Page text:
It is to the employer’s benefit, and usually to an employee’s detriment, to characterize an employee’s employment relationship as that of an independent contractor or consultant.  Among other things, such a characterization saves the employer payroll taxes, its share of social security contributions, and the cost of providing employees with benefits.  In addition, various laws that protect full time employees may not apply to those characterized as contractors.

However, characterizing employees as independent contractors in their agreements or personnel files, and paying them on a 1099 basis does not mean such individuals are, legally, independent contractors.  The courts and the IRS look at a large number of factors in determining whether an employer has mischaracterized an employee as an independent contractor.  The primary factor centers on the issue of control.  Some of the questions to be answered to determine an employees true status include: Does the employer control the place, time and manner of the contractor’s work?  Does the employer require the contractor’s presence in the office while the work is being accomplished? Does the contractor report to an employer manager or have employer employees reporting to them? Can the contractor simultaneously provide services to another entity? Is the contractor working on a discreet project with a time limit on its completion?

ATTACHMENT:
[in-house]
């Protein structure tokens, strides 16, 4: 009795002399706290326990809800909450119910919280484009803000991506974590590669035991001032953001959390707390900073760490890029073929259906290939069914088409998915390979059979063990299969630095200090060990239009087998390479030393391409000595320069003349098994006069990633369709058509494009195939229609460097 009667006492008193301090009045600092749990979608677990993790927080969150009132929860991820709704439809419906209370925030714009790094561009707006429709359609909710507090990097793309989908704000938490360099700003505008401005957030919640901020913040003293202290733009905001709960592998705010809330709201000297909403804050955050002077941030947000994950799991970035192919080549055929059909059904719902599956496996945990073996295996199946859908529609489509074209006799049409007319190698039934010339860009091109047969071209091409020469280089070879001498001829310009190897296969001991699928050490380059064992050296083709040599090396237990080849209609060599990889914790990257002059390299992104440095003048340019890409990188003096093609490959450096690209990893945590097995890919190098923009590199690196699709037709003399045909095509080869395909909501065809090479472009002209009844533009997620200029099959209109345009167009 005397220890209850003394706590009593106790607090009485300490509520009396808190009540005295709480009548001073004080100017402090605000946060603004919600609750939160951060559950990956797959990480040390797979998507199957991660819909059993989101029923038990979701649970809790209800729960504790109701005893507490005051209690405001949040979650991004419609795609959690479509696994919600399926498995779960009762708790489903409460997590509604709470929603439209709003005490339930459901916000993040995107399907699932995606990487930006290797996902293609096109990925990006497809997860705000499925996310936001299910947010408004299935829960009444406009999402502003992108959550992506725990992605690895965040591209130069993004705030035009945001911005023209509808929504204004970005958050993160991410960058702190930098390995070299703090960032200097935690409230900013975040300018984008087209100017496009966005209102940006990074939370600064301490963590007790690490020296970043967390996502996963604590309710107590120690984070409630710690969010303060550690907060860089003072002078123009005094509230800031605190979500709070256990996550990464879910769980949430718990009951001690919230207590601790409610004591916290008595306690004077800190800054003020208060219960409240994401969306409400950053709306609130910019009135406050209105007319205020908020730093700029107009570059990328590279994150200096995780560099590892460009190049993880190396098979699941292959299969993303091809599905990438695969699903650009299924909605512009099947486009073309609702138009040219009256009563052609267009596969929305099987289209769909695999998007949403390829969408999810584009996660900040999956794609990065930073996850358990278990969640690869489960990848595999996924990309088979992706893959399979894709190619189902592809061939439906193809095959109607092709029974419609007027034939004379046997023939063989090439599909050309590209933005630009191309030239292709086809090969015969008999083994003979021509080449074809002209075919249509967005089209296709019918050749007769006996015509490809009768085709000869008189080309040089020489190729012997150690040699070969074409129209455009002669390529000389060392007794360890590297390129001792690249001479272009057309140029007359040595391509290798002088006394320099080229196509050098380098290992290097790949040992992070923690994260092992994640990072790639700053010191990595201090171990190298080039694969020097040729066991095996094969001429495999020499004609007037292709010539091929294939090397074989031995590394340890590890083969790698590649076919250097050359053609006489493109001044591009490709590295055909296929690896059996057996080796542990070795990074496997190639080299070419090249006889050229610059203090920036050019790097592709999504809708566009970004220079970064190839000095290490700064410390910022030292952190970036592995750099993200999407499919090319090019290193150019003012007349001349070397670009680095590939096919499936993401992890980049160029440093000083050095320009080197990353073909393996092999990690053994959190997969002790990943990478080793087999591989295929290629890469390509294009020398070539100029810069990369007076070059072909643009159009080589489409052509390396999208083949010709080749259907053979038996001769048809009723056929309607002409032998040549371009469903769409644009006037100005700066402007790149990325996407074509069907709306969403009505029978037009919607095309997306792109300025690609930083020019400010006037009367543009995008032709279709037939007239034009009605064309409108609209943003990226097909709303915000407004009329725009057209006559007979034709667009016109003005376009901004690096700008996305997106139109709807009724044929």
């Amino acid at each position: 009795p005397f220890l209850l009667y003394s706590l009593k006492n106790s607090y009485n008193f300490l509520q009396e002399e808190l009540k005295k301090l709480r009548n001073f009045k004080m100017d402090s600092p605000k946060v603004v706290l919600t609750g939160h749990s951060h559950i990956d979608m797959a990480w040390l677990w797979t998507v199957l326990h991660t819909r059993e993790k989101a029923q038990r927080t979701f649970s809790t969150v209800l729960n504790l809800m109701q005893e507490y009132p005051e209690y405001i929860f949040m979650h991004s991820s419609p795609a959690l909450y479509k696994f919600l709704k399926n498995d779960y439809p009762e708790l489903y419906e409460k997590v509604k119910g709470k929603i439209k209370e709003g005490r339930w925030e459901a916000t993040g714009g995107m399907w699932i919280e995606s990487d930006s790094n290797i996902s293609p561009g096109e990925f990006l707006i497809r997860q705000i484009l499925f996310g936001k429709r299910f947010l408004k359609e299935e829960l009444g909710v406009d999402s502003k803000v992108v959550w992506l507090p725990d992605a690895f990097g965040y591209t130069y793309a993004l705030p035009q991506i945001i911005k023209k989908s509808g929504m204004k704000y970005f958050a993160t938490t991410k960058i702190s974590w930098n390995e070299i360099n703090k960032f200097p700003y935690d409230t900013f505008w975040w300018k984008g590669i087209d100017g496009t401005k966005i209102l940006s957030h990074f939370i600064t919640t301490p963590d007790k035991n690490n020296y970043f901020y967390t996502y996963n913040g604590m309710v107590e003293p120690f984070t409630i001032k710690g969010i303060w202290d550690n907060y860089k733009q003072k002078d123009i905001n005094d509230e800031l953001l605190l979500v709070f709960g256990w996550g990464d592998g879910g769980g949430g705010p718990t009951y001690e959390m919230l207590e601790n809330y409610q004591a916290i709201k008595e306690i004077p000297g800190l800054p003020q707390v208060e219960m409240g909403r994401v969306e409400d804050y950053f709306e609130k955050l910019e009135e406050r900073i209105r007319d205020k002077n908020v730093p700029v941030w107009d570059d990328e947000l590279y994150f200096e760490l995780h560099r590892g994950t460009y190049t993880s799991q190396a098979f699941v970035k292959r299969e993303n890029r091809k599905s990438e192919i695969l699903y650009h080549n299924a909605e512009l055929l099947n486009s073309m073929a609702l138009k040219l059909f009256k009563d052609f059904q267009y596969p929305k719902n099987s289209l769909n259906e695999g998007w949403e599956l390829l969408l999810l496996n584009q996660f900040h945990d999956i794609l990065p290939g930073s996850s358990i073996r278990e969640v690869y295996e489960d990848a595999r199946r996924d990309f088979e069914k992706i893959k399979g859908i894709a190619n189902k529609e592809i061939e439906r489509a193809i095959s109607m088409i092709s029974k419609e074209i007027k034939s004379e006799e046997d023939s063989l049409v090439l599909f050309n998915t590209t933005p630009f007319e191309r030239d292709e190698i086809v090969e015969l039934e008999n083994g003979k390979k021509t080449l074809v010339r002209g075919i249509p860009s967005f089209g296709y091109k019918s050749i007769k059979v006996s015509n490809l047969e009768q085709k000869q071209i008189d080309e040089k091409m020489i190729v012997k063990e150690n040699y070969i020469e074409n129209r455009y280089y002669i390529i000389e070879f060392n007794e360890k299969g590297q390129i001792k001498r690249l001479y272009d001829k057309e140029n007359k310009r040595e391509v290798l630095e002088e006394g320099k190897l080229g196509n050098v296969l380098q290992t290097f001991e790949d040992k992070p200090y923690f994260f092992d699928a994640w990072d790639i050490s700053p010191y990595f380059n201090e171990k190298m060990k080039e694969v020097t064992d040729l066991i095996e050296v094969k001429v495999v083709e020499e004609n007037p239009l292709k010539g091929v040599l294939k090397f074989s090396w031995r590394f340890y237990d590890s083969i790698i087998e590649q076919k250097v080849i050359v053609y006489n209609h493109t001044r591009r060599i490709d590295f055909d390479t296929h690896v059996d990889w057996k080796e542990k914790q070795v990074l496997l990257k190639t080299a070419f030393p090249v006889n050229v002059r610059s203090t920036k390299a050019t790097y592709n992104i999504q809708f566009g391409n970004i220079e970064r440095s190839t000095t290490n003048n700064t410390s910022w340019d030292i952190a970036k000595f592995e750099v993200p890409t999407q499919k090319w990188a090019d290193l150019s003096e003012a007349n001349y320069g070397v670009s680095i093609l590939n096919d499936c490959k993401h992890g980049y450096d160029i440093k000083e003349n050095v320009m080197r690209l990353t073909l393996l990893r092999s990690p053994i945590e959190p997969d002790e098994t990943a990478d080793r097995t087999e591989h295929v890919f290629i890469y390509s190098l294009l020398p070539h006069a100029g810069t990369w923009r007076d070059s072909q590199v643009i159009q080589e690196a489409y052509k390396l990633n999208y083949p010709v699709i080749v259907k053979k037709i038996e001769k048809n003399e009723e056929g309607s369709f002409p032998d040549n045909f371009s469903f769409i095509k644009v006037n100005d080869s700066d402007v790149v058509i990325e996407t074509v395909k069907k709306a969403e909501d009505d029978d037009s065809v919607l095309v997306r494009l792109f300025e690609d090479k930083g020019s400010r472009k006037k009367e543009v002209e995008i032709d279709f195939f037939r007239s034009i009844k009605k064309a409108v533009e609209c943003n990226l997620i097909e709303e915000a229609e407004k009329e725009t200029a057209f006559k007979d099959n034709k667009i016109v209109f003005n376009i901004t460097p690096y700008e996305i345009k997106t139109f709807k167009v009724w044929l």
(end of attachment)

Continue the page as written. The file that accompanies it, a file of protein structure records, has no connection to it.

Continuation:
In many instances, independent contractors are really W-2 employees who are losing out on employer benefits and the protection of the law while paying an extra 6.5% in taxes on the first $110,000 they earn.  The question to ask is whether the benefit derived from being an independent contractor outweighs the benefit of being an employee.